Understanding the Impeachment Process

Recent developments in American politics have resulted in some confusion among the general population. The impeachment of the 45th President of the United States, Donald Trump has been initiated. However, it must be made clear that this does not mean that he is no longer in office or out of his position of power. As of now, he is still committed to his full duties as president. Hopefully, this simplistic telling of the steps of the impeachment process should clear the confusion and help Americans know where we are in the midst of this issue.

So far in America’s history, four presidents have faced the impeachment process, but none lost their position in office: Andrew Johnson was impeached but wasn’t removed thanks to a single vote; Richard Nixon had articles against him but resigned before further action; Bill Clinton also had impeachment charges but was acquitted. Therefore, judging from history, just because a president has been brought under impeachment articles doesn’t mean that they are out of office.

To put it simply, the impeachment process starts to work once the president is accused of wrongdoing. The charges listed are known as the articles of impeachment. The whole process begins with the House of Representatives, wherein President Trump’s case, House Speaker Nancy Pelosi officially announced an impeachment inquiry. The full House must then vote to authorize this. For Trump, the United States House Intelligence Committee investigated into the matter, and then the Judiciary Committee, whom the House Intelligence Committee turned the investigation over to, came up with two articles: abuse of power and obstruction of Congress. Once the full House ends up with a majority vote to approve the articles, the president is considered impeached. However, there is still the trial that must take place, this time in the Senate, in order to determine whether or not the president should be removed from office. If the trial finds the president innocent, all articles and charges are dropped and he/she resumes his/her position. If the results prove the president guilty, then he/she is officially removed from power.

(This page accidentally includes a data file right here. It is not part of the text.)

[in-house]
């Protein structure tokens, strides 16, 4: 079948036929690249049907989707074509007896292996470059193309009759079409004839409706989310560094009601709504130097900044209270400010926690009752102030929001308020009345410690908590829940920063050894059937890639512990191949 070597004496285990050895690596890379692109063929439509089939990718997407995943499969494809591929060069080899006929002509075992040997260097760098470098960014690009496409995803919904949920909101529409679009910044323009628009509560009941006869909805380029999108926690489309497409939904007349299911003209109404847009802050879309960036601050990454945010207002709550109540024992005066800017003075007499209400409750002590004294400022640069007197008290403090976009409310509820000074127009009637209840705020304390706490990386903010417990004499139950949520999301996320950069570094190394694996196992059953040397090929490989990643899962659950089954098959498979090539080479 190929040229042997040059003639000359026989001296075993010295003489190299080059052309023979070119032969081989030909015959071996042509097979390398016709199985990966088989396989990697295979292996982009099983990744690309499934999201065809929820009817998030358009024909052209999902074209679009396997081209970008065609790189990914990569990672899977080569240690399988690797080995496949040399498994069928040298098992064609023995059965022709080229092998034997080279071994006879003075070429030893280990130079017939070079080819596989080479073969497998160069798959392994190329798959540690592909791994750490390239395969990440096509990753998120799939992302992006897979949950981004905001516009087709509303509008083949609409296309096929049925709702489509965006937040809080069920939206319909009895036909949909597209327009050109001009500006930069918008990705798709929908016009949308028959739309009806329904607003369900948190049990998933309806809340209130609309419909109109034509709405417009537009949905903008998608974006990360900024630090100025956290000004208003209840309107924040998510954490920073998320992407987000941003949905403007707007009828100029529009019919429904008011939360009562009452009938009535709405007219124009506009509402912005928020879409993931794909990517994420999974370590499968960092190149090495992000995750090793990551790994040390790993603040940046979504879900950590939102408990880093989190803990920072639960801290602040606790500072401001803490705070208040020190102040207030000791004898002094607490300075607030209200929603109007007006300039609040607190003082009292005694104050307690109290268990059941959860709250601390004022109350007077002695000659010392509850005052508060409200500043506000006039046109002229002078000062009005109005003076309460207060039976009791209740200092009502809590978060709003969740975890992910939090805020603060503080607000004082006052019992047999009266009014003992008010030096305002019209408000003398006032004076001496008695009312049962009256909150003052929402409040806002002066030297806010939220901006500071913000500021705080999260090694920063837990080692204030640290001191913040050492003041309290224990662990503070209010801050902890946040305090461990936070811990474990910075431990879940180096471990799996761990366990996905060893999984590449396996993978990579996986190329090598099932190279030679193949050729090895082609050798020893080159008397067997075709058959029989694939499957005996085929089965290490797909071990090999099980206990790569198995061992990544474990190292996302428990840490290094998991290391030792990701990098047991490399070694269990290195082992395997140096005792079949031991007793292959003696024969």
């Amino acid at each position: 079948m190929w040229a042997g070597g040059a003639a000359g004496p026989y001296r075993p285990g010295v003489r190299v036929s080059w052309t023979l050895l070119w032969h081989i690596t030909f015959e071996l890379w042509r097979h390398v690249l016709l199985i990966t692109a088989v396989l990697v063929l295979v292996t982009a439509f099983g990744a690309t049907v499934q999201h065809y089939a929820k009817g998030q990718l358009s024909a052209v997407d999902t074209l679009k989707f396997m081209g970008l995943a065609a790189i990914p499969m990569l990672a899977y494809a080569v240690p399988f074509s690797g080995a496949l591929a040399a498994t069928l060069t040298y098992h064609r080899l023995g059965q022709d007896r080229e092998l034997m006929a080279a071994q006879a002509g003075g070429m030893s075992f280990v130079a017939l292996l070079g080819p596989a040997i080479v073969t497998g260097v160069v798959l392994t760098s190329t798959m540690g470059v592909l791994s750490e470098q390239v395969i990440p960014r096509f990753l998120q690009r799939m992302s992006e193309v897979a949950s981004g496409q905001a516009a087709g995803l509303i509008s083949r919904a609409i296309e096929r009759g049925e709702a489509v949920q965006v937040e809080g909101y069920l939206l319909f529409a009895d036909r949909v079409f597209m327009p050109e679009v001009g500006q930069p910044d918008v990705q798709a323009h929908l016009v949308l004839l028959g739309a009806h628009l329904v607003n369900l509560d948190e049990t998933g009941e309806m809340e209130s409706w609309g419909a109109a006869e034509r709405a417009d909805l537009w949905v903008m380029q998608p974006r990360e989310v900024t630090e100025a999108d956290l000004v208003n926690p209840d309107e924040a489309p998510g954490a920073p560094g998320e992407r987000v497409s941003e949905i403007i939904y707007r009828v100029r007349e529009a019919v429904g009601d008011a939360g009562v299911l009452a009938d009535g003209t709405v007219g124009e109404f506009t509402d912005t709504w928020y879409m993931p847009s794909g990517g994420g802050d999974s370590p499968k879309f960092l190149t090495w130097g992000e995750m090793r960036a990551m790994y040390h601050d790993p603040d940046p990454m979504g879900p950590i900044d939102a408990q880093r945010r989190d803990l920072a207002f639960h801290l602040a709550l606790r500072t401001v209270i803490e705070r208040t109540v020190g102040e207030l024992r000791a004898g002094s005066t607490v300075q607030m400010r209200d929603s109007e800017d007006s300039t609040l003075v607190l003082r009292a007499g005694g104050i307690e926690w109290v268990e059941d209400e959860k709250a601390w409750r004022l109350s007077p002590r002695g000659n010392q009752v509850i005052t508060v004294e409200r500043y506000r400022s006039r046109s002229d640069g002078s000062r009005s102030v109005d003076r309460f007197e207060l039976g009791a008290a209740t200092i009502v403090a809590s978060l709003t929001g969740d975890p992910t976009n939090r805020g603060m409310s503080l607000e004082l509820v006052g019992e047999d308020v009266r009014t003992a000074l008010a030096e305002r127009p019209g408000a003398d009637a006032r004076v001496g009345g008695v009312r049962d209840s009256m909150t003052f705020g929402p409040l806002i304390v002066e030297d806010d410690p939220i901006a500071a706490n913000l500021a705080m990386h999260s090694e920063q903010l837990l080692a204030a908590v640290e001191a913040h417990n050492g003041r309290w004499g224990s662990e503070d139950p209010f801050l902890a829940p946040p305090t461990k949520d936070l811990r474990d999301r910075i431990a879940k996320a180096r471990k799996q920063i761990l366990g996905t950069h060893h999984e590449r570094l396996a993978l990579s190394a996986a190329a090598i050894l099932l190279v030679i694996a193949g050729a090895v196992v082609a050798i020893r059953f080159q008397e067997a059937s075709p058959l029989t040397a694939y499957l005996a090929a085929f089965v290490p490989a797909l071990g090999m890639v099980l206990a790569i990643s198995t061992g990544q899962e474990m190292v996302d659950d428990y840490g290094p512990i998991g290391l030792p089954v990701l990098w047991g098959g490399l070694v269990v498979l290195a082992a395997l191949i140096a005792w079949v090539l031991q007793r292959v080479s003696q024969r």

As of now, the Senate trial has yet to take place for President Trump, so he is still in full power as President. The whole process began as a result of the controversial exchange that President Trump had with the president of Ukraine in having the European country investigate Joe Biden, a political opponent for Trump. In addition, according to a senior administration official, Mr. Trump had $400 million in military aid withheld from Ukraine during this exchange. Controversy surrounding this issue has been growing steadily leading up to the event of impeachment and culminated with Pelosi announcing the opening of the process on September 24, 2018.

Due to the major implications of impeachment, there has been much talk not just among America’s politicians, but with the general American public as well. Due to this, it is imperative that today’s Americans effectively understand exactly what impeachment means.